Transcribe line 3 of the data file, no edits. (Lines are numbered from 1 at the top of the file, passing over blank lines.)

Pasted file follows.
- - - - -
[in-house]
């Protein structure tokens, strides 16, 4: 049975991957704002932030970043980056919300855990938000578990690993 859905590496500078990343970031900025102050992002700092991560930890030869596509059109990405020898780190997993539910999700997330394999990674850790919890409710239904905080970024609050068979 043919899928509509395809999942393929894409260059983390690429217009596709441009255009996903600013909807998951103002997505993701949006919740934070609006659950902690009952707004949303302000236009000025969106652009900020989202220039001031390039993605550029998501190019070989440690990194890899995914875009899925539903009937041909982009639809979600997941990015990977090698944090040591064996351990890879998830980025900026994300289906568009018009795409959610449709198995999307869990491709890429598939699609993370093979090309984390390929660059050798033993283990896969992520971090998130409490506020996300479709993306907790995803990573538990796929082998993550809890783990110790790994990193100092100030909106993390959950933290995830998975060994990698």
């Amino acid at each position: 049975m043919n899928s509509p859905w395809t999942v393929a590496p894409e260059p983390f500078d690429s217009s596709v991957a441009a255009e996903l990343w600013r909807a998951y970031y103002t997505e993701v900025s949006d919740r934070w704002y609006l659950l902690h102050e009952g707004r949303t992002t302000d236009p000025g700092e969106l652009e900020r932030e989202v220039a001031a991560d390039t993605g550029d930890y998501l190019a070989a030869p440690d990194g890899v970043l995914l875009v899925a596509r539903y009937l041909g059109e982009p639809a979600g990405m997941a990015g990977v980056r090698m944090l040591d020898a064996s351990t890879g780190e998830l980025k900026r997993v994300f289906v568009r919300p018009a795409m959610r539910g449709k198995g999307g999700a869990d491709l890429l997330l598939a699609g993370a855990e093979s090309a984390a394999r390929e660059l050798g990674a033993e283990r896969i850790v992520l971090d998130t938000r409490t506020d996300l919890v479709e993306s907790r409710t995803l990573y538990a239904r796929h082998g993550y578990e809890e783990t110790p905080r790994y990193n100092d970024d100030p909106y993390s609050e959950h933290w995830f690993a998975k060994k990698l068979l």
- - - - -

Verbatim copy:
């Amino acid at each position: 049975m043919n899928s509509p859905w395809t999942v393929a590496p894409e260059p983390f500078d690429s217009s596709v991957a441009a255009e996903l990343w600013r909807a998951y970031y103002t997505e993701v900025s949006d919740r934070w704002y609006l659950l902690h102050e009952g707004r949303t992002t302000d236009p000025g700092e969106l652009e900020r932030e989202v220039a001031a991560d390039t993605g550029d930890y998501l190019a070989a030869p440690d990194g890899v970043l995914l875009v899925a596509r539903y009937l041909g059109e982009p639809a979600g990405m997941a990015g990977v980056r090698m944090l040591d020898a064996s351990t890879g780190e998830l980025k900026r997993v994300f289906v568009r919300p018009a795409m959610r539910g449709k198995g999307g999700a869990d491709l890429l997330l598939a699609g993370a855990e093979s090309a984390a394999r390929e660059l050798g990674a033993e283990r896969i850790v992520l971090d998130t938000r409490t506020d996300l919890v479709e993306s907790r409710t995803l990573y538990a239904r796929h082998g993550y578990e809890e783990t110790p905080r790994y990193n100092d970024d100030p909106y993390s609050e959950h933290w995830f690993a998975k060994k990698l068979l």